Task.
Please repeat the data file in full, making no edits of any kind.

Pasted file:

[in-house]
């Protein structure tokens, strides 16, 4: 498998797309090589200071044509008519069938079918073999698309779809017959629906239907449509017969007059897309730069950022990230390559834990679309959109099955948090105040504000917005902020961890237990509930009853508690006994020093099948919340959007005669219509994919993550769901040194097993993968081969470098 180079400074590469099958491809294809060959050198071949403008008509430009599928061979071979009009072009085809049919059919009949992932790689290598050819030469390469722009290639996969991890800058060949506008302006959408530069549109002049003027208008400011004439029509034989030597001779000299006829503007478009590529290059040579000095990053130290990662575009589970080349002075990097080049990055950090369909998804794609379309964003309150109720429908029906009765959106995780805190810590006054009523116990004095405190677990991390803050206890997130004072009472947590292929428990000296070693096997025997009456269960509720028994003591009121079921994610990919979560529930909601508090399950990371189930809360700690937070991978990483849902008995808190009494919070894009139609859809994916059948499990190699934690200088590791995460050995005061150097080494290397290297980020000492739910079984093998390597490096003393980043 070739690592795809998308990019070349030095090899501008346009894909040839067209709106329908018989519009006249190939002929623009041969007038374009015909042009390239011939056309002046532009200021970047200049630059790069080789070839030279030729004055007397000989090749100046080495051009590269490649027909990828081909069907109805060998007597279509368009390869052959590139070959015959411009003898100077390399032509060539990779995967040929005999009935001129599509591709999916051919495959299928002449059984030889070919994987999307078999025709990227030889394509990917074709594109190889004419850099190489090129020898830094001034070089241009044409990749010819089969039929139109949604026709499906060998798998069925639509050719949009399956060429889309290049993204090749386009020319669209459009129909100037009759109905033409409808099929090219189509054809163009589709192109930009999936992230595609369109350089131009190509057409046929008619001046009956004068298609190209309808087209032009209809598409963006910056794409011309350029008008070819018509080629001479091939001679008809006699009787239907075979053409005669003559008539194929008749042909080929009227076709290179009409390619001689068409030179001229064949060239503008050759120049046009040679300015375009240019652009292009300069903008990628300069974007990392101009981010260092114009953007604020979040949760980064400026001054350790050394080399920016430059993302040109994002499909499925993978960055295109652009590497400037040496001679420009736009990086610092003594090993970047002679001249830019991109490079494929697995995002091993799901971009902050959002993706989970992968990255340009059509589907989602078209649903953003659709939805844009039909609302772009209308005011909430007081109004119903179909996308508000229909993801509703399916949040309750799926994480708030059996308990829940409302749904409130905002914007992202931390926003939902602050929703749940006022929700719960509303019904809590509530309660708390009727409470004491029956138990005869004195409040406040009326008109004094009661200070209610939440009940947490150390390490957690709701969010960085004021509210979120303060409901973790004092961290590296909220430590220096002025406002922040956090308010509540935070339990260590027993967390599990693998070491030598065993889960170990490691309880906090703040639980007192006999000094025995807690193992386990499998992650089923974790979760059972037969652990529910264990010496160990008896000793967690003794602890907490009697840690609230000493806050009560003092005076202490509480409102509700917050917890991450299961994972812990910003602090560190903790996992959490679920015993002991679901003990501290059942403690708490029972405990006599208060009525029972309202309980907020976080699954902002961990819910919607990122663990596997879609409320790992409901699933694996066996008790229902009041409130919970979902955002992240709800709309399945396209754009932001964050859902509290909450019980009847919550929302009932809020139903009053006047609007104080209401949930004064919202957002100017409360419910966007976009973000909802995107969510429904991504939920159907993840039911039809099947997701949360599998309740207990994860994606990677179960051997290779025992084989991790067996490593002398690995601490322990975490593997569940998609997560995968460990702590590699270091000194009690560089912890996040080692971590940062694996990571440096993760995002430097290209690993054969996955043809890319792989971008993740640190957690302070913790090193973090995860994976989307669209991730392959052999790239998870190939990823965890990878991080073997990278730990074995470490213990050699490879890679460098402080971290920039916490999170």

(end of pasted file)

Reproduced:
[in-house]
């Protein structure tokens, strides 16, 4: 498998797309090589200071044509008519069938079918073999698309779809017959629906239907449509017969007059897309730069950022990230390559834990679309959109099955948090105040504000917005902020961890237990509930009853508690006994020093099948919340959007005669219509994919993550769901040194097993993968081969470098 180079400074590469099958491809294809060959050198071949403008008509430009599928061979071979009009072009085809049919059919009949992932790689290598050819030469390469722009290639996969991890800058060949506008302006959408530069549109002049003027208008400011004439029509034989030597001779000299006829503007478009590529290059040579000095990053130290990662575009589970080349002075990097080049990055950090369909998804794609379309964003309150109720429908029906009765959106995780805190810590006054009523116990004095405190677990991390803050206890997130004072009472947590292929428990000296070693096997025997009456269960509720028994003591009121079921994610990919979560529930909601508090399950990371189930809360700690937070991978990483849902008995808190009494919070894009139609859809994916059948499990190699934690200088590791995460050995005061150097080494290397290297980020000492739910079984093998390597490096003393980043 070739690592795809998308990019070349030095090899501008346009894909040839067209709106329908018989519009006249190939002929623009041969007038374009015909042009390239011939056309002046532009200021970047200049630059790069080789070839030279030729004055007397000989090749100046080495051009590269490649027909990828081909069907109805060998007597279509368009390869052959590139070959015959411009003898100077390399032509060539990779995967040929005999009935001129599509591709999916051919495959299928002449059984030889070919994987999307078999025709990227030889394509990917074709594109190889004419850099190489090129020898830094001034070089241009044409990749010819089969039929139109949604026709499906060998798998069925639509050719949009399956060429889309290049993204090749386009020319669209459009129909100037009759109905033409409808099929090219189509054809163009589709192109930009999936992230595609369109350089131009190509057409046929008619001046009956004068298609190209309808087209032009209809598409963006910056794409011309350029008008070819018509080629001479091939001679008809006699009787239907075979053409005669003559008539194929008749042909080929009227076709290179009409390619001689068409030179001229064949060239503008050759120049046009040679300015375009240019652009292009300069903008990628300069974007990392101009981010260092114009953007604020979040949760980064400026001054350790050394080399920016430059993302040109994002499909499925993978960055295109652009590497400037040496001679420009736009990086610092003594090993970047002679001249830019991109490079494929697995995002091993799901971009902050959002993706989970992968990255340009059509589907989602078209649903953003659709939805844009039909609302772009209308005011909430007081109004119903179909996308508000229909993801509703399916949040309750799926994480708030059996308990829940409302749904409130905002914007992202931390926003939902602050929703749940006022929700719960509303019904809590509530309660708390009727409470004491029956138990005869004195409040406040009326008109004094009661200070209610939440009940947490150390390490957690709701969010960085004021509210979120303060409901973790004092961290590296909220430590220096002025406002922040956090308010509540935070339990260590027993967390599990693998070491030598065993889960170990490691309880906090703040639980007192006999000094025995807690193992386990499998992650089923974790979760059972037969652990529910264990010496160990008896000793967690003794602890907490009697840690609230000493806050009560003092005076202490509480409102509700917050917890991450299961994972812990910003602090560190903790996992959490679920015993002991679901003990501290059942403690708490029972405990006599208060009525029972309202309980907020976080699954902002961990819910919607990122663990596997879609409320790992409901699933694996066996008790229902009041409130919970979902955002992240709800709309399945396209754009932001964050859902509290909450019980009847919550929302009932809020139903009053006047609007104080209401949930004064919202957002100017409360419910966007976009973000909802995107969510429904991504939920159907993840039911039809099947997701949360599998309740207990994860994606990677179960051997290779025992084989991790067996490593002398690995601490322990975490593997569940998609997560995968460990702590590699270091000194009690560089912890996040080692971590940062694996990571440096993760995002430097290209690993054969996955043809890319792989971008993740640190957690302070913790090193973090995860994976989307669209991730392959052999790239998870190939990823965890990878991080073997990278730990074995470490213990050699490879890679460098402080971290920039916490999170």